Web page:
We’ve mentioned earlier that between asynchrony itself, dramatically different learning styles, and twice-exceptionalities, asynchronous scholars have educational needs that differ so dramatically from those of typical learners that the existing school system can rarely meet them. Especially for gifted kids on the furthest ends of the spectrum, this is the case even in gifted and talented education (GATE) programs, which in any case rarely exist before the third grade, and too often are severely limited or completely absent in this day of funding crises and No Child Left Behind. But giftedness comes hand-in-hand with acute needs, and not meeting those needs seriously damages the child.
In recognition of this harm, out of sheer necessity, increasing numbers of families educate their asynchronous children outside traditional school settings—primarily after the school day ends (“afterschooling,” as noted above) or in home schools.
We should pause here to say that there also are a limited number of private schools that serve asynchronous scholars, but nearly all of these schools target asynchronous scholars whose IQs fall in the first and second standard deviations above the “normal” range at most (so, 130-159); and in many cases do not serve children with “twice exceptionalities.” There is one exception to this, the Davidson Academy in Reno, NV, which is both public and designed to serve profoundly gifted children—but even the Davidson Academy requires that children test well enough to meet their entrance requirements (and quite a number of profoundly gifted children do not test well, because even most IQ tests are not designed to test profoundly gifted children!), and have asynchronies or twice exceptionalities that are not too severe to prevent them from being able to function well in a classroom settings (many exceptionally and profoundly gifted children have intense asynchronies, and a subset has learning disabilities or sensory processing issues that make classroom work untenable). Nonetheless, for those children who qualify, the Davidson Academy is a wonderful, wonderful resource.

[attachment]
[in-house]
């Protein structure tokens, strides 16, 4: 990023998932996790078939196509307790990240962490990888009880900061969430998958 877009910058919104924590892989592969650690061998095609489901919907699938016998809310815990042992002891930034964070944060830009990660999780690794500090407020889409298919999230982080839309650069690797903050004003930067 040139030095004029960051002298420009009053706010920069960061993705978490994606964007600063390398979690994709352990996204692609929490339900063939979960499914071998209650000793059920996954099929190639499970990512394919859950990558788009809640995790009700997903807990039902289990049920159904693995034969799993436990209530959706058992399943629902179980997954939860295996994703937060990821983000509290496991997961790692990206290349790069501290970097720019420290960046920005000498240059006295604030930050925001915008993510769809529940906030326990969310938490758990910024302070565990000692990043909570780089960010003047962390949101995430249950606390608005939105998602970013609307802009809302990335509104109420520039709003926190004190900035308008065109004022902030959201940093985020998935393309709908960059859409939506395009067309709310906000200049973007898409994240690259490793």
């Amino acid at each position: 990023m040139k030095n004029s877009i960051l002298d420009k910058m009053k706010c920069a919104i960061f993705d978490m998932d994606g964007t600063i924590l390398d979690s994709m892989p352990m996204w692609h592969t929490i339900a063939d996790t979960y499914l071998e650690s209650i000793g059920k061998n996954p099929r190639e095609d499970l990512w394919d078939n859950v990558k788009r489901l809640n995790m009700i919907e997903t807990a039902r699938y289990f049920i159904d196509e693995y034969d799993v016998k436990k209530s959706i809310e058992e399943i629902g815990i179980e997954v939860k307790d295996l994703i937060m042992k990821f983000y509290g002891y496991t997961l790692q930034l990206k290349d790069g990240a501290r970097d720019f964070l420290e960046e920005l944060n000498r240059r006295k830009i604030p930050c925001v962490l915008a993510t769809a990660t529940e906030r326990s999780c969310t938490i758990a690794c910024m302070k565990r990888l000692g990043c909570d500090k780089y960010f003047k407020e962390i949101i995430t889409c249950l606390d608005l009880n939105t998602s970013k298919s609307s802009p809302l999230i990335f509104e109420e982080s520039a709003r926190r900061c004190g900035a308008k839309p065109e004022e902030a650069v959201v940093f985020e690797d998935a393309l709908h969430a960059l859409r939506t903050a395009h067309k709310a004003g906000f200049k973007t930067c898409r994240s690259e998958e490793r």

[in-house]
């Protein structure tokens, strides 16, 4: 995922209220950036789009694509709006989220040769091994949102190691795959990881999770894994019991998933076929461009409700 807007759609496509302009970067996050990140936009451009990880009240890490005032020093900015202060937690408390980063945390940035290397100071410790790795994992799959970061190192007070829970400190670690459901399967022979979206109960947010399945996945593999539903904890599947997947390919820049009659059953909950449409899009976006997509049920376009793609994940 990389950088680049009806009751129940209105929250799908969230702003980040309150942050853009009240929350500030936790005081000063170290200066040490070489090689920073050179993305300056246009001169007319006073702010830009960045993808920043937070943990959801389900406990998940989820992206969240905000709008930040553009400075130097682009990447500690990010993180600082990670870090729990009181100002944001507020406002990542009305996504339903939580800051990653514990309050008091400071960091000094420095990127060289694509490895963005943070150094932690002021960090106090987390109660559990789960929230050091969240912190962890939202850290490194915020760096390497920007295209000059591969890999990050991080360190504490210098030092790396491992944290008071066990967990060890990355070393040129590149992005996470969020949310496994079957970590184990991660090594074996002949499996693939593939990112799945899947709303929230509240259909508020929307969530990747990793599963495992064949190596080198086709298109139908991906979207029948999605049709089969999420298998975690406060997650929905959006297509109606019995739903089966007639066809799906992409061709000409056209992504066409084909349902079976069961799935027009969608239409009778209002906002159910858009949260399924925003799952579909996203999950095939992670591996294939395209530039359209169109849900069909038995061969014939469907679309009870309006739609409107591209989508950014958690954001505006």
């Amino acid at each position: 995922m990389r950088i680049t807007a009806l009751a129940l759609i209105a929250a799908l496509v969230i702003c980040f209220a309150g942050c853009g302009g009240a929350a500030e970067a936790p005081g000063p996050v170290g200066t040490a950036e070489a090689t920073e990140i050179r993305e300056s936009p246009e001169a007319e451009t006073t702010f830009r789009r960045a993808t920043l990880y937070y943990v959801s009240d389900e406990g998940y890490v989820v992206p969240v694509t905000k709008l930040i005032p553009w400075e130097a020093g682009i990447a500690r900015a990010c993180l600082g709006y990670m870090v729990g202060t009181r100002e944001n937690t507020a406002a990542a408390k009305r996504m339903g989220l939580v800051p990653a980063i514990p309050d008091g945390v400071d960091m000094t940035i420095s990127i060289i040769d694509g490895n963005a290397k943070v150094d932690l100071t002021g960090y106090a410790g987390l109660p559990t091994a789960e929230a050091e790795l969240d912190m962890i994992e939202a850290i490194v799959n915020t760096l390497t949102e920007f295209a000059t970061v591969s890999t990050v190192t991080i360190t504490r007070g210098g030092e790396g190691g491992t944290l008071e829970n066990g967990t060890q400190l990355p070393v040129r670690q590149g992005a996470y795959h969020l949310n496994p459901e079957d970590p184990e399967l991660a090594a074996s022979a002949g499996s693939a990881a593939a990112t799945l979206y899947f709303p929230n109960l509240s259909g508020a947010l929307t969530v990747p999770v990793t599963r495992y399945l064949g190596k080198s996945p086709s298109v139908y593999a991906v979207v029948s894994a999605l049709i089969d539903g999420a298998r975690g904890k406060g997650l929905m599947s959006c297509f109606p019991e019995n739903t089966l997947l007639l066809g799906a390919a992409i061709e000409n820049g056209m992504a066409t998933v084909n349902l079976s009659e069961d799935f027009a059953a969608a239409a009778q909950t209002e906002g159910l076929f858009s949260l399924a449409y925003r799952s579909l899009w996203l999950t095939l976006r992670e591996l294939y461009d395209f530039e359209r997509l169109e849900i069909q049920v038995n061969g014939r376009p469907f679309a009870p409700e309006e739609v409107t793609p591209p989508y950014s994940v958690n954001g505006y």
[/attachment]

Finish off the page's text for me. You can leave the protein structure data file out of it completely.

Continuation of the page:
But back to those whose needs cannot be met in these school settings: There are a certain number of charter schools offering distance education to homeschoolers. Such schools in California offer $1,200 to $1,800 per school year per pupil to be used for external enrichment classes or service providers, curricula, books and sometimes supplies. However, those funds must be used only for the charters’ “approved vendors.” At many charters the approved vendor list is restricted enough that the more asynchronous scholars cannot use the funds to support deep study subjects of interest to the child—particularly if those interests are extremely specialized or substantially out of grade-level. Many charters also place monthly and annual testing, worksheet and reporting requirements on participants that don’t match the needs of more asynchronous scholars. For these reasons, many, if not most, asynchronous homeschoolers do not enroll in charters. (Hard figures are not available; this estimate is based on anecdotal information gathered from regional and national online mailing lists and forums for gifted homeschoolers.)
Many people might be left wondering what exactly an asynchronous scholar might need in a home school setting. The answer is complex, because there is as much variation in the population of asynchronous scholars as there is in the population of children in general. Most asynchronous scholars learn best when they drive their own learning, selecting a topic of interest and diving in deep for extended periods of time. The parents’ (or tutor’s, teacher’s, educational advisor’s, or mentor’s) role becomes one of facilitation, procuring resources for children so they can teach themselves. These children learn entire concepts at a time, and circle back later to fill in details.